Nyt forskningsprojekt vil forsøge at kombinere særlig laserteknik med medicinsk behandling.
This App Will Be a Game-Changer for Getting Birth Control without the ACA
Nurx provides birth-control prescriptions and delivery, helping reach even women in health-care deserts.
Early Menopause Linked to a Woman's Reproductive History
The age at which women enter menopause may be influenced by earlier events in their reproductive life.
Målinger af radon bør laves om
Ny undersøgelse af radonsug fastslår, at de gængse kontrolmålinger af passive sugemetoder ikke er tilstrækkelige.
Dapper Snapper vs Gassy Bass
If you were a fish, what kind would you be? A suave red snapper with a penchant for upscale style? Or a silly bass with an intestinal problem? Pick your team and let the best fish swim to victory! Dapper Snapper Did you know? – Red snapper can grow to about 40 inches, weigh up to 50 pounds and live more than 50 years. Gassy Bass Did you know? – Bass have a “sixth sense”, called the “lateral line,
Climate Change Activist’s Barefoot Walk Across America Ends in Tragedy
Mark Baumer of Rhode Island was 100 days into his trek to bring attention to environmental issues when he was struck and killed by an S.U.V. in Florida.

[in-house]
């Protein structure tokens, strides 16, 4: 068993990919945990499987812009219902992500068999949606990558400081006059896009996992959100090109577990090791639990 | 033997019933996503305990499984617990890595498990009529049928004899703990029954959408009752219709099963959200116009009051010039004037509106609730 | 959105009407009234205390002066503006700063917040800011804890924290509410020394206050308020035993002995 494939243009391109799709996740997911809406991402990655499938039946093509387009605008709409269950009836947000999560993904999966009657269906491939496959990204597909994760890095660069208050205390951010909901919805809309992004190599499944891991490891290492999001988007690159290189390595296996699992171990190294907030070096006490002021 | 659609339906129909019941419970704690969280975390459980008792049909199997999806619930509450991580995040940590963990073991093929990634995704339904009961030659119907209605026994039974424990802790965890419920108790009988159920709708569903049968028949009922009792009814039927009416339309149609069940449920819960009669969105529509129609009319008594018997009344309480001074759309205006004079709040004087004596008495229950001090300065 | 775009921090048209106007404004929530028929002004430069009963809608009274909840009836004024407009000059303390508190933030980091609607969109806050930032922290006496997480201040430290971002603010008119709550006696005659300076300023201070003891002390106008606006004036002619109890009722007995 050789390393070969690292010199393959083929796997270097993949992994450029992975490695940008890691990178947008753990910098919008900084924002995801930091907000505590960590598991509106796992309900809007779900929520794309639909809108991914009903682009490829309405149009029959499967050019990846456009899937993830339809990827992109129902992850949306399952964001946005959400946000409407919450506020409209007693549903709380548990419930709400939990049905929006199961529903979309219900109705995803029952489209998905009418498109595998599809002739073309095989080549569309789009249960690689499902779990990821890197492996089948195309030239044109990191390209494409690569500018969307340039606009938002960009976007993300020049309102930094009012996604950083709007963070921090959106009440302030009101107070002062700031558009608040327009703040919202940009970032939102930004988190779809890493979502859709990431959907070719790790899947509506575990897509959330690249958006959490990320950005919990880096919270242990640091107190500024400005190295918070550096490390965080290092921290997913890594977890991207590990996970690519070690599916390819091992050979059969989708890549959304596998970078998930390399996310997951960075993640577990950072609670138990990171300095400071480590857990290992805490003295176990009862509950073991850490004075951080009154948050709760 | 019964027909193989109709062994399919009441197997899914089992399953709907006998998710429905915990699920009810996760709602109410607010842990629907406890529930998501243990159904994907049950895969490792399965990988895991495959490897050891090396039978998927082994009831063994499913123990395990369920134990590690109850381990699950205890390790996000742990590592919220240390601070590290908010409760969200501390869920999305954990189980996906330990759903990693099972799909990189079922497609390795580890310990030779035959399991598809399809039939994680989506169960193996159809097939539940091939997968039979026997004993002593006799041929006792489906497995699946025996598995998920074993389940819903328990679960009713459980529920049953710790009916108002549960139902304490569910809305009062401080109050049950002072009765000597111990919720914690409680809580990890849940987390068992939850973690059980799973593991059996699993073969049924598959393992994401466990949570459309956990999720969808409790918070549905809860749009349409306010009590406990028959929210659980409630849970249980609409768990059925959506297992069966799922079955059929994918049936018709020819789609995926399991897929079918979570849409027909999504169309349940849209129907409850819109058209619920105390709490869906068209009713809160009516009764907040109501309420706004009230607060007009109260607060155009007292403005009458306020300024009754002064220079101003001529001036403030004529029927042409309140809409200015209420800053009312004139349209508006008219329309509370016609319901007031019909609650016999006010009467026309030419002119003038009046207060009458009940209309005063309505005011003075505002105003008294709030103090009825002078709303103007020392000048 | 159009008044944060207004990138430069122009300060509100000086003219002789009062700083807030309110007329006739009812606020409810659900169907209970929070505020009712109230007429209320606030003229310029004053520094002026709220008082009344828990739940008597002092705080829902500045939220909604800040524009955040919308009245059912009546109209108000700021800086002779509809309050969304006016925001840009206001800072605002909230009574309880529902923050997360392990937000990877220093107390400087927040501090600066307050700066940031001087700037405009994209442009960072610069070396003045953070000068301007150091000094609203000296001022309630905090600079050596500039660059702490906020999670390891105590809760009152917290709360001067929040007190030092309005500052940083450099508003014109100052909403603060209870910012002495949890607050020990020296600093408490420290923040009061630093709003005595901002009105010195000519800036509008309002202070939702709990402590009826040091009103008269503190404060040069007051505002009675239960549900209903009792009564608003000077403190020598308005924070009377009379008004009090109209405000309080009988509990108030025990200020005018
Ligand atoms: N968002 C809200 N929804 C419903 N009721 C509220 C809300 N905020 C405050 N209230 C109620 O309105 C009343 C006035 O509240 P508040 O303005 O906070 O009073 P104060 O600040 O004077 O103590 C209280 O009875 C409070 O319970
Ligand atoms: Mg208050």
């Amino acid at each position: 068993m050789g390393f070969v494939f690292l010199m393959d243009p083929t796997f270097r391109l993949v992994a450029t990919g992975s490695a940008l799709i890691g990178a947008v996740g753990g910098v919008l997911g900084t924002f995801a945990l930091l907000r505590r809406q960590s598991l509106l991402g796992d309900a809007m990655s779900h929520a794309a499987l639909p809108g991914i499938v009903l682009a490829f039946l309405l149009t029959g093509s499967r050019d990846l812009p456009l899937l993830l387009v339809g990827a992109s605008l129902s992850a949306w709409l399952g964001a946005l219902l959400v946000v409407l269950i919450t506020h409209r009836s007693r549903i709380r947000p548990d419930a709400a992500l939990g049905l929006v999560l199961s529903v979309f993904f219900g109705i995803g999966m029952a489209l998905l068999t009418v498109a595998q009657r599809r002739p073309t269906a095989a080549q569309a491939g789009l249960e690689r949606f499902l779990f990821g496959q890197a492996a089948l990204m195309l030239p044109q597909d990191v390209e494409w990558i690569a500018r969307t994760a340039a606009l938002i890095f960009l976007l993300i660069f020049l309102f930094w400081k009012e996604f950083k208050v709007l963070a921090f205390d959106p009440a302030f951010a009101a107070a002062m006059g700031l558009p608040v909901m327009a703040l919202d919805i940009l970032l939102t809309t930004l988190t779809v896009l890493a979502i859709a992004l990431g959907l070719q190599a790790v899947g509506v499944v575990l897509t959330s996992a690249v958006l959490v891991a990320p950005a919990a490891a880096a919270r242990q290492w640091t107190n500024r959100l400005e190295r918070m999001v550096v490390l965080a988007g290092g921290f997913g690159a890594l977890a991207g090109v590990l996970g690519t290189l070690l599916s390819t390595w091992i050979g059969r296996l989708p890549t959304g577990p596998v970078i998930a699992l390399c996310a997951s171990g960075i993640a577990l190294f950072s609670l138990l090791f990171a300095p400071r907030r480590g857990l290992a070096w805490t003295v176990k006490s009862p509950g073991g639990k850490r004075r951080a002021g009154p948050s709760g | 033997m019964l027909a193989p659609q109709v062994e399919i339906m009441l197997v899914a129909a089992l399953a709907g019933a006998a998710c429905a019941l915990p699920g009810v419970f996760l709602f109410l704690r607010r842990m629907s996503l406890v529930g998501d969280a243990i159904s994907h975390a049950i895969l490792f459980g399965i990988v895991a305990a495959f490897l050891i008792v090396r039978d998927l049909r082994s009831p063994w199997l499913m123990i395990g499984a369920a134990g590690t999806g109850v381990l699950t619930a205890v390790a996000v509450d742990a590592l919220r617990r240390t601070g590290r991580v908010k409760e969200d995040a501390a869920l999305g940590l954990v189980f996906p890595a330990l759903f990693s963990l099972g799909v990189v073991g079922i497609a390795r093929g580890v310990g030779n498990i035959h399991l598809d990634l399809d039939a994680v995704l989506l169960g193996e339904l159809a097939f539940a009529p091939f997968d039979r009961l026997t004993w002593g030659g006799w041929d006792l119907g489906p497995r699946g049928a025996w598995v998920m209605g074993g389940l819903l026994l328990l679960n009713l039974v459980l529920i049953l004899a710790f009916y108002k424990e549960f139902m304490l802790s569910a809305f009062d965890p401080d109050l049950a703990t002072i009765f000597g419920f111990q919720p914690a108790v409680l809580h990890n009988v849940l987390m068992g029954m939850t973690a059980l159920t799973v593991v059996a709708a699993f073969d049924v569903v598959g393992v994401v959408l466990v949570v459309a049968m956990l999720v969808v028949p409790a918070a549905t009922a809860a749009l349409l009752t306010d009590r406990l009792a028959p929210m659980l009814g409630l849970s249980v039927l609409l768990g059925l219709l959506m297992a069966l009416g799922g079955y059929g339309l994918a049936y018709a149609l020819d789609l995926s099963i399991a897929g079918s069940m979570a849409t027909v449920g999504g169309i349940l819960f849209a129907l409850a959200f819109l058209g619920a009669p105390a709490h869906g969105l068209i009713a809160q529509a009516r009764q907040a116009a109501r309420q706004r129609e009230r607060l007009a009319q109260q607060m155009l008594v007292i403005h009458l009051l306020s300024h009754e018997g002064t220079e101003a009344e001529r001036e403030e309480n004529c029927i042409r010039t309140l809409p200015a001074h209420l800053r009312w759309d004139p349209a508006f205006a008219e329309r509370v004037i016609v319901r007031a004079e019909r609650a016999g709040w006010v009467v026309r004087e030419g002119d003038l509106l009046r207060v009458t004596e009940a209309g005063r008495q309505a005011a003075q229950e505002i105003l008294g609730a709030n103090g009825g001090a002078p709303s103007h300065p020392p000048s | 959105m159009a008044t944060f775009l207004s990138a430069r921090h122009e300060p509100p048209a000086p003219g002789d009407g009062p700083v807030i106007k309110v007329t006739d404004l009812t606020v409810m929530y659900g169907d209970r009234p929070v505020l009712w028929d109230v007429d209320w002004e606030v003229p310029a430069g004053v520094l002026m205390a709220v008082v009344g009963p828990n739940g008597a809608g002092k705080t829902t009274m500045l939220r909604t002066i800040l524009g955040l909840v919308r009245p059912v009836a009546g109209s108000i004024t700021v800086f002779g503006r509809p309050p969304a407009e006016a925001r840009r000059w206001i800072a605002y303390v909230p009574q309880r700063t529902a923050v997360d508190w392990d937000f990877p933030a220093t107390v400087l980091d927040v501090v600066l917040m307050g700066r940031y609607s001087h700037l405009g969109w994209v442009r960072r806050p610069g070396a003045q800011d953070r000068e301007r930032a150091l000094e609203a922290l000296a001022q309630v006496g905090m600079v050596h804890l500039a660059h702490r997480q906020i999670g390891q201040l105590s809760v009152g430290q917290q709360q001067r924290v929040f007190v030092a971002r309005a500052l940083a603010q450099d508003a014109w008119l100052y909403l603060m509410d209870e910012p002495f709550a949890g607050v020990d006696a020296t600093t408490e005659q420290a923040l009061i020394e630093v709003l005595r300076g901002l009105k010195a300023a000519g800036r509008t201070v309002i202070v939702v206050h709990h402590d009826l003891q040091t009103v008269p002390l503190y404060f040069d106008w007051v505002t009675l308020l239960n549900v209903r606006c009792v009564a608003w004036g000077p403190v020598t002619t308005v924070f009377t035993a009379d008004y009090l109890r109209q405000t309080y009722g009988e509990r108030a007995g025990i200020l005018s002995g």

Sparse models for Computer Vision
The representation of images in the brain is known to be sparse. That is, as neural activity is recorded in a visual area ---for instance the primary visual cortex of primates--- only a few neurons are active at a given time with respect to the whole population. It is believed that such a property reflects the efficient match of the representation with the statistics of natural scenes. Applying su
Study links teacher training, improved student writing skills
A correlation between teacher professional development and improvements has been found in academic writing by English learners in grades 7-12.
Designing diagnostic labs that are safe, specific and sustainable
To detect an outbreak early — whether Ebola, Zika or influenza — healthcare workers must have a local, trustworthy diagnostic lab, say researchers who are working on improving these measures.
Bill Gates May Be a Trillionaire in 25 Years
Bill Gates may be the world's first trillionaire in 25 years. That's according to a projection by Oxfam, using an 11% rate of return that has been typical in recent years for the world's most wealthy individuals.
Starting periods at a young age is linked to early menopause
Girls who begin menstruating before their 12th birthday may be more likely to hit the menopause before age 40, and find it more difficult to have children
The folds in your brain may be linked to how neurotic you are